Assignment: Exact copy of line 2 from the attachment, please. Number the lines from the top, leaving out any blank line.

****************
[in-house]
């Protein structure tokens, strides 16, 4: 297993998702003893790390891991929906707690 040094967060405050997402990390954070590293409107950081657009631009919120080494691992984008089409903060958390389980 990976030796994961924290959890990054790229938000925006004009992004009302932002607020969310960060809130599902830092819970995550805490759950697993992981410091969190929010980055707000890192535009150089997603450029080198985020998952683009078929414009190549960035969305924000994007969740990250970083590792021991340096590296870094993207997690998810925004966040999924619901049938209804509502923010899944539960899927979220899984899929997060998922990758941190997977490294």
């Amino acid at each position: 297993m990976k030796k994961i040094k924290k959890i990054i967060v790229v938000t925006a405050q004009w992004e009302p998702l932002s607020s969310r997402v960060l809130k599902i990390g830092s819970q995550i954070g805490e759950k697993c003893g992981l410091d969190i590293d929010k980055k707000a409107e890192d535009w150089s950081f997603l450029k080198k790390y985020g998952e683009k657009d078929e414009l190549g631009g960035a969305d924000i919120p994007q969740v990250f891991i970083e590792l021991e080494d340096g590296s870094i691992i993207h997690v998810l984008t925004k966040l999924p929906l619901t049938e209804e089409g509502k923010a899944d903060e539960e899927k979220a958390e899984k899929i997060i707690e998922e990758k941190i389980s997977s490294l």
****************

């Protein structure tokens, strides 16, 4: 297993998702003893790390891991929906707690 040094967060405050997402990390954070590293409107950081657009631009919120080494691992984008089409903060958390389980 990976030796994961924290959890990054790229938000925006004009992004009302932002607020969310960060809130599902830092819970995550805490759950697993992981410091969190929010980055707000890192535009150089997603450029080198985020998952683009078929414009190549960035969305924000994007969740990250970083590792021991340096590296870094993207997690998810925004966040999924619901049938209804509502923010899944539960899927979220899984899929997060998922990758941190997977490294």